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Learn about some of the oldest and most prized treasures throughout the garden.
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Morris Arboretum History
Morris Arboretum of the University of Pennsylvania began in 1887 as Compton, the summer home of John and Lydia Morris, brother and sister. The I.P. Morris Company, an iron-manufacturing firm founded by their father and later run by John Morris, was a source of family wealth.
The land the Morrises purchased in Chestnut Hill was barren, with poor soil that drained too quickly; but with diligent care they surrounded their home with a landscape and plant collection devoted to beauty and knowledge. Two Lines, a sculpture by George Rickey marks the former mansion site. The Widener Visitor Center was formerly the carriage house.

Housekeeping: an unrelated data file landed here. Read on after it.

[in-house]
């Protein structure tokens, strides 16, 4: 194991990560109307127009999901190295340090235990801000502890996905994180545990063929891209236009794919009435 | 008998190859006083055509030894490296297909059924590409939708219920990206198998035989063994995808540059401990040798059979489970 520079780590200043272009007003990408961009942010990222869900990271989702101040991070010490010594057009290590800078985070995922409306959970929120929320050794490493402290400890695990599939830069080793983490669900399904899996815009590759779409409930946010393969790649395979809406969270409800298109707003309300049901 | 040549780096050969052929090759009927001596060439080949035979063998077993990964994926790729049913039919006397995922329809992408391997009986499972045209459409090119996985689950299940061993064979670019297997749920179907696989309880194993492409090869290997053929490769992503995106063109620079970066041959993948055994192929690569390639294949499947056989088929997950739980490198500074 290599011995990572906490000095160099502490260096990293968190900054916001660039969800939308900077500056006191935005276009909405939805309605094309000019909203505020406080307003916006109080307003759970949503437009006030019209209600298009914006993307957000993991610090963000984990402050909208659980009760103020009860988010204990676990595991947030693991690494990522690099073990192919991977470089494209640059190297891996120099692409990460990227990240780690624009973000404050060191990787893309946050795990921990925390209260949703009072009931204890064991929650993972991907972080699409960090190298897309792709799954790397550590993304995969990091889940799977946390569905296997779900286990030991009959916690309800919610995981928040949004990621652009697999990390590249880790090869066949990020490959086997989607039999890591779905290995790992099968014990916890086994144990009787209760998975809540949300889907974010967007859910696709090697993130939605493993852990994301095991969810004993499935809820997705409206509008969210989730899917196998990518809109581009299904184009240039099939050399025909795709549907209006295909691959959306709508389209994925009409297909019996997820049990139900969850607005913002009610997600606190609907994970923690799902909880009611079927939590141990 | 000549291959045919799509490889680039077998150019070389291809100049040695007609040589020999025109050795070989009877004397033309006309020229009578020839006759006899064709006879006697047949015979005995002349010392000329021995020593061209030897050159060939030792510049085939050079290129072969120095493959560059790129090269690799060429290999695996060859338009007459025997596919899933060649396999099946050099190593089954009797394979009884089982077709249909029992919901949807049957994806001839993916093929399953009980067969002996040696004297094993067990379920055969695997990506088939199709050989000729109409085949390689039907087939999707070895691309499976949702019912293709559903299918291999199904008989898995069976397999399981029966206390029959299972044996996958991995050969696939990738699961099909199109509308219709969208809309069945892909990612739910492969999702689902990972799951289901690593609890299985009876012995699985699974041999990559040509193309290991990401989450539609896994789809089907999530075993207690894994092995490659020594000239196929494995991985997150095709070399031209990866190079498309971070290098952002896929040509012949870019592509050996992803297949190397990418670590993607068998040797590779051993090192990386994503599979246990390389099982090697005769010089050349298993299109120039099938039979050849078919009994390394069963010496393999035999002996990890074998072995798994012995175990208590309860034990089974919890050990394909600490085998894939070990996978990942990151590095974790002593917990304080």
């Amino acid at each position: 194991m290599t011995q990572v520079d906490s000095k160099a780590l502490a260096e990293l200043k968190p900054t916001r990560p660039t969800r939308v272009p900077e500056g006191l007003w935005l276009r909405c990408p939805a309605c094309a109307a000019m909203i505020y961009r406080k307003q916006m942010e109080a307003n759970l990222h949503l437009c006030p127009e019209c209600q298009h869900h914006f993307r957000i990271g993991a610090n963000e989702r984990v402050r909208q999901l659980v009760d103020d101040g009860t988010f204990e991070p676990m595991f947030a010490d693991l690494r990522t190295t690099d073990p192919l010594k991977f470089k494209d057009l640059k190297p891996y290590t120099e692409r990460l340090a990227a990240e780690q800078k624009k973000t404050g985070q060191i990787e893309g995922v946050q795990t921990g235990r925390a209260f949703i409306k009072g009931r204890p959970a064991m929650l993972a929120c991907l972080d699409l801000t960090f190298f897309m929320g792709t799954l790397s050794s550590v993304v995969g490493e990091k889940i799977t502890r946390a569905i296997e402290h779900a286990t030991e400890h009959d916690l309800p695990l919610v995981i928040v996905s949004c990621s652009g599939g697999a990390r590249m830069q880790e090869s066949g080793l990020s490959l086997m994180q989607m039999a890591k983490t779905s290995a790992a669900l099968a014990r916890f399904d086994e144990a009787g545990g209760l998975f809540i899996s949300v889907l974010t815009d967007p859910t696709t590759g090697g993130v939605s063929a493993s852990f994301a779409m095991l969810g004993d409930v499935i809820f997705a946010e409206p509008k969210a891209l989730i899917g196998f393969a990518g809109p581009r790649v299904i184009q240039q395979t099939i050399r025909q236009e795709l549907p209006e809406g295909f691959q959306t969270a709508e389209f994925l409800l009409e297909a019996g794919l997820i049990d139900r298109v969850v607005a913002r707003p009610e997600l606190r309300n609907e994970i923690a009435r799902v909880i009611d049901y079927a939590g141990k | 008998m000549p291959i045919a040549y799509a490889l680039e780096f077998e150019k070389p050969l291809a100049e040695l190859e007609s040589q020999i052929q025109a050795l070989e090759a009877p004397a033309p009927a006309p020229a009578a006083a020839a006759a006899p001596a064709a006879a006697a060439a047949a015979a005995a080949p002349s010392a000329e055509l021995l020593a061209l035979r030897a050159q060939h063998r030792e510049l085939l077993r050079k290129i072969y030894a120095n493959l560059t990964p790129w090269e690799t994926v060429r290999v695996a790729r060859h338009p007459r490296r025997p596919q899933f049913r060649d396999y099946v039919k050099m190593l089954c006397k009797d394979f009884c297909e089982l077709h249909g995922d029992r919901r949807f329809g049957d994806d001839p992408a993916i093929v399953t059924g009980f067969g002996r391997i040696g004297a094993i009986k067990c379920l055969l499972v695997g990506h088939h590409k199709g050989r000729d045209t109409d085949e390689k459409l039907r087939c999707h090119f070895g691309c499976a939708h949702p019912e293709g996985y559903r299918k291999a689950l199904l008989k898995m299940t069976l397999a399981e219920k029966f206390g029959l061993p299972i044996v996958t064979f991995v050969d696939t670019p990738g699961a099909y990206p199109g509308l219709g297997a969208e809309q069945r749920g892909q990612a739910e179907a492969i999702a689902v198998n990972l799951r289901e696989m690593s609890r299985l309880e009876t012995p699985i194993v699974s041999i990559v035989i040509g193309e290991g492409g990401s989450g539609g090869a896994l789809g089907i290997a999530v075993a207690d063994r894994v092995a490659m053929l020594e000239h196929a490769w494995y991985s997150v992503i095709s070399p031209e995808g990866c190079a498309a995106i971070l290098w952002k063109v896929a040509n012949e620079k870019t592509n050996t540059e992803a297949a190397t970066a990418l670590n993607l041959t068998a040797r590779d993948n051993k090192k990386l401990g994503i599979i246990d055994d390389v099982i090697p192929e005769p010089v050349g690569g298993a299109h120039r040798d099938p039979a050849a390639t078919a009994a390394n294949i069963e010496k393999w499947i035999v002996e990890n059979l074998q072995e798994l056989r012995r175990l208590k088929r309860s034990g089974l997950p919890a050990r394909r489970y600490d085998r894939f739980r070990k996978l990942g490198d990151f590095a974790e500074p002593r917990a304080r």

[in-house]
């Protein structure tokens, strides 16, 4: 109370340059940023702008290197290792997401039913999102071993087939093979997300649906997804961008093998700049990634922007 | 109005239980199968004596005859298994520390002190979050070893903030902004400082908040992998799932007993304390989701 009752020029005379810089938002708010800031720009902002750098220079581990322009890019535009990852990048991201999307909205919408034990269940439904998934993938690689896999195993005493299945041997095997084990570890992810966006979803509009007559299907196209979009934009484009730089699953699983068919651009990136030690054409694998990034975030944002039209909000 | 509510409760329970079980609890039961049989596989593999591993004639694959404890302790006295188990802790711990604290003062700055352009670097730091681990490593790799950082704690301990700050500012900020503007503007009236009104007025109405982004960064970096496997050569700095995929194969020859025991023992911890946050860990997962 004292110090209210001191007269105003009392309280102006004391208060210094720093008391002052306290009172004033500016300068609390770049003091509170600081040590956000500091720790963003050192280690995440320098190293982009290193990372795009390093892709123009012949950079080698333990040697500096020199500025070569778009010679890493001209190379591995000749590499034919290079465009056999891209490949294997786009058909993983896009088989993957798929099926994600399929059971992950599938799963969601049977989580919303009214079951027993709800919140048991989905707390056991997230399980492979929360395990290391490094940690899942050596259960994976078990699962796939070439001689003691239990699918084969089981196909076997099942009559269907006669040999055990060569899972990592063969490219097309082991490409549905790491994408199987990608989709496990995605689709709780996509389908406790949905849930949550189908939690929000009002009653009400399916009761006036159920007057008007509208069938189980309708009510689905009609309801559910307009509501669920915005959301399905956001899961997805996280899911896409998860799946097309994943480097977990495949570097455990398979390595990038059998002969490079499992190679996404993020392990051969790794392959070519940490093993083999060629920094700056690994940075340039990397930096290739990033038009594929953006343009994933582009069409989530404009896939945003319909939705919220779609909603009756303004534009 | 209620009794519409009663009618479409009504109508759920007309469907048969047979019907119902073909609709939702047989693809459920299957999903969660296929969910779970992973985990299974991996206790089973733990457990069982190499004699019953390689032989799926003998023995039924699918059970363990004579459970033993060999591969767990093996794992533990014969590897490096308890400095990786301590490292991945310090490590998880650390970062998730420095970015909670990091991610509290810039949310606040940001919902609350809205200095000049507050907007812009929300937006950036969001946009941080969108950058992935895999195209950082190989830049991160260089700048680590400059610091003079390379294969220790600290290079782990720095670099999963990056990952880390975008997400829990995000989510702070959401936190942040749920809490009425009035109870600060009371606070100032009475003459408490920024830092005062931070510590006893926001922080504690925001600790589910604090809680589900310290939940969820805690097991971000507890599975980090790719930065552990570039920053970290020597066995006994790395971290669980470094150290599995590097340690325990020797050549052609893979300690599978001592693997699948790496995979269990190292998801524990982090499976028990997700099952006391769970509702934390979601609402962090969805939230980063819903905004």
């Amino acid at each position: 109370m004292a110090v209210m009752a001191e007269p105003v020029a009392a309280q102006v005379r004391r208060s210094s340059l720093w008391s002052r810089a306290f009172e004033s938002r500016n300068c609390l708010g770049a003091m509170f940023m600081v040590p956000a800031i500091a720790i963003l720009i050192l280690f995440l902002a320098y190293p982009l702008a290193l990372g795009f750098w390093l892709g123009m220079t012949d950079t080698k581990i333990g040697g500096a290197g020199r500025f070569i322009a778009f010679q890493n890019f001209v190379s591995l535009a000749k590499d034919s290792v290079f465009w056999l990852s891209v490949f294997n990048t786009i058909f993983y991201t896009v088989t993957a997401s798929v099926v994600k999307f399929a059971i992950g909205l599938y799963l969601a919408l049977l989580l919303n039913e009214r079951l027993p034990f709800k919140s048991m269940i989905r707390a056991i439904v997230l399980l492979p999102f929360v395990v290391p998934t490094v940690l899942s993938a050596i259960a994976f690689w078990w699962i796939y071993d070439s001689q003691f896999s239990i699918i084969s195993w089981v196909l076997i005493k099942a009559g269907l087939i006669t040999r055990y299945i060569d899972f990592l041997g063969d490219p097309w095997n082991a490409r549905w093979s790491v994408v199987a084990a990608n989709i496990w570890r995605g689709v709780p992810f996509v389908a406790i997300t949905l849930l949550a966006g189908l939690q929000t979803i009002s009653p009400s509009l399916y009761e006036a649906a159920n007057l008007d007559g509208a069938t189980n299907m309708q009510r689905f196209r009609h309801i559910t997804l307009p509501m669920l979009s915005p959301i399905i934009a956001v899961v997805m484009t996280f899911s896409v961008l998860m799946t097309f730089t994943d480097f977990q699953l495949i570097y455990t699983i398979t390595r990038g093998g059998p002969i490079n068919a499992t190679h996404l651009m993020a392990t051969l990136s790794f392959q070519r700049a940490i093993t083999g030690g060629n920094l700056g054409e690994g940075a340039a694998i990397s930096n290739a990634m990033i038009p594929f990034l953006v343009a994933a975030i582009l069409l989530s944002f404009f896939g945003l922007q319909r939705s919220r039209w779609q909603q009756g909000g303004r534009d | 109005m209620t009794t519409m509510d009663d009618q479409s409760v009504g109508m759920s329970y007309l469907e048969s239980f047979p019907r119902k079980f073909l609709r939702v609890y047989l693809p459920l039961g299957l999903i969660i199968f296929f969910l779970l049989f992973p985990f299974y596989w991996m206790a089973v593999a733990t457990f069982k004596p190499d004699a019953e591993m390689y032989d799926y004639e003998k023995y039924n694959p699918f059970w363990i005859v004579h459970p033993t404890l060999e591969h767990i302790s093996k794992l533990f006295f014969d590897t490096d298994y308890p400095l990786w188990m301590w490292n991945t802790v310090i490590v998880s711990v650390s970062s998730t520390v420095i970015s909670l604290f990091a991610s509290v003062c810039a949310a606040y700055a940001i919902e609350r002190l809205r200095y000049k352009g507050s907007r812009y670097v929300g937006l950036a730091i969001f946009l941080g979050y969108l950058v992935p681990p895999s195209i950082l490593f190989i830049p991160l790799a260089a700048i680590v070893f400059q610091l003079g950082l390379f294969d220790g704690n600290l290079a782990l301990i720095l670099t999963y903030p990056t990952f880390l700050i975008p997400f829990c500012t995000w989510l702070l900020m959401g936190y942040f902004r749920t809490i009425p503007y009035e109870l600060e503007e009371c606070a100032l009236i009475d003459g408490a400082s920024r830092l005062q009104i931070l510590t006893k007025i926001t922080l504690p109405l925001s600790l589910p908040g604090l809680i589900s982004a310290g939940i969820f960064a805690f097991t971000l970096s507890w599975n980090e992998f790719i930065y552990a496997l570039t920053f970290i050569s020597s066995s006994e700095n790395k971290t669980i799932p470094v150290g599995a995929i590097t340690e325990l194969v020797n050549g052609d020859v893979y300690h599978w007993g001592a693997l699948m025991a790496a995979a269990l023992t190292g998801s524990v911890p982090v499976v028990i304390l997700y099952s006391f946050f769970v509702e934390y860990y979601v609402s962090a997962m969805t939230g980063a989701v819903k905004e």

John was a noted plantsman and community leader who explored the new world of knowledge available to Victorians. John and Lydia traveled widely in America, Asia, and Europe bringing ideas, artwork, crafts and plants back to Compton. They shared a love of history and art, and established a tradition of placing sculpture in the garden that continues today. The Morrises were active in civic affairs and preservation, and believed in the power of education. It was their earnest hope to be judged "worthy stewards."
John and Lydia Morris laid plans for a school and laboratory at Compton devoted to horticulture and botany. Through the stewardship and vision of the Quaker family, Compton became the Morris Arboretum of the University of Pennsylvania in 1932. Listed on The National Register of Historic Places, it is an interdisciplinary resource center for the University, and is recognized as the official arboretum of the Commonwealth of Pennsylvania. Science, art, and humanities are pursued through a variety of research, teaching, and outreach programs that link the Arboretum to a worldwide effort to nurture the earth's forests, fields and landscapes.
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